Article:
The laundry room: A space housing a washing machine, dryer, and clothing rack or cord strung across the room for drip-drying.
Sounds simple, right? Well, it's actually not.
Let me take you down memory lane to my experience as a young mother with oh-so-tiny clothing to launder for my first newborn baby girl. With extreme care I pre-spotted every stain that the bibs she wore didn't catch, and made sure to only use the purest laundry detergents (sounds like an oxymoron doesn't it?) to keep her garments clean. And it was fun to do...dresses that were no taller than 8 or 10 inches, in the most beautiful shades of pink in the softest of cotton with matching socks, tights and 'fancy ruffled panties'. While our baby napped I'd find myself in the laundry room and sure enough, by the time she rose from nap time, my laundry time was done...at least for that day.
Before we knew it, we were on to the ownership of our first home. Our washer and dryer were carried down to the basement by the moving crew. The gas piping to the dryer and a vent to the outside was hooked up as was water and drain lines, strategically ending up in a laundry utility sink.
Fast forward many years and our daughter now had a sister, and thus, the 'cute' chore of doing delicate baby laundry grew into a never-ending project that I affectionately called "Laundry Land" and try hard as I might, I could never find my way out of there. And, this lasted for decades.
There were now jeans by the dozens, school clothes, play clothes, party dresses, holiday garments, and don't forget laundry from my husband and me. Our younger daughter had a habit of trying on her school clothes, deciding she didn't want to wear that outfit and on the floor it went... or in the hamper. Washing clean clothing? You bet!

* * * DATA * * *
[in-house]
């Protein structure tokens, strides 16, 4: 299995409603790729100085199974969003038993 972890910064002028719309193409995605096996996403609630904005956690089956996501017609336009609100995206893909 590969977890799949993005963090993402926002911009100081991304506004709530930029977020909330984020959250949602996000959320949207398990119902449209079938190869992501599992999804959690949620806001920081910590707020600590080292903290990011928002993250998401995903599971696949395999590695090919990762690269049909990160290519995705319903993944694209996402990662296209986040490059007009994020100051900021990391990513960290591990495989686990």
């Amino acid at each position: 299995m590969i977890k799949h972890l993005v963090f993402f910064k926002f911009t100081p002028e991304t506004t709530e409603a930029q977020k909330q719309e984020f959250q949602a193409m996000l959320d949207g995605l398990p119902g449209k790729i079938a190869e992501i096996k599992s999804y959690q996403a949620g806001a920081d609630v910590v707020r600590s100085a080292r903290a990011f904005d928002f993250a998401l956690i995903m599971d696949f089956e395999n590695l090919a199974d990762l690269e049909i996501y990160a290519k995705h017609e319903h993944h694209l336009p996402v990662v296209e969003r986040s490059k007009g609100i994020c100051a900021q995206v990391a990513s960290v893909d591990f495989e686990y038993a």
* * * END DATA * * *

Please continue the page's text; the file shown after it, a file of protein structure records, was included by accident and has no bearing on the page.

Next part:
There were towels by the dozen (requiring a non-stop effort of cleaning out the lint trap), and barely room to move in the space of the laundry room.
|Stacked washer/dryer||Front load washer/dryer||Top load washer/dryer|
Today's homeowners have a different point of view:
- Most families today are two-income meaning both spouses work full time outside of the home and less time at home for chores.
- Are in agreement that a Laundry is a necessary evil
- Laundry rooms must be placed in an easy to access location to allow for multi-tasking
- Carrying multiple laundry baskets up several flights of stairs is a thing of the past in many homes
Laundry rooms are located on the bedroom level of a home today, which is most convenient. Overflow pans and floor drains accommodate the worst fears of water damage. This allows for more ease in putting laundry away and more family time. Your dressing room, bathroom or closet hamper can easily be carried into your laundry area, processed and when clean, drip-dried or crisply pressed, easily put back for its next wear.
As children get older, cubbies can be built with your child's name and his or her clean garments placed within this area -- a great way to get your kids to pitch in bring their 'dirty duds' to the wash area and put their clothes away when they're done!
Smaller spaces may require stacked machines, sometimes even full size, or a glorious space could allow for multiple machines for larger families, a folding/sorting table and plenty of hanging space as well as cabinetry to hold your detergents, fabric softeners, etc.
A built-in ironing center allows for your iron to be tucked away with a drop-down for the board and a space to hang clothes after they've been ironed.
At the "end of the day"...
Finding out what makes the most sense to you, your family and schedule will ultimately bring you to the right decision in designing your laundry space.
We hope this has helped!
Ready to start your laundry room project?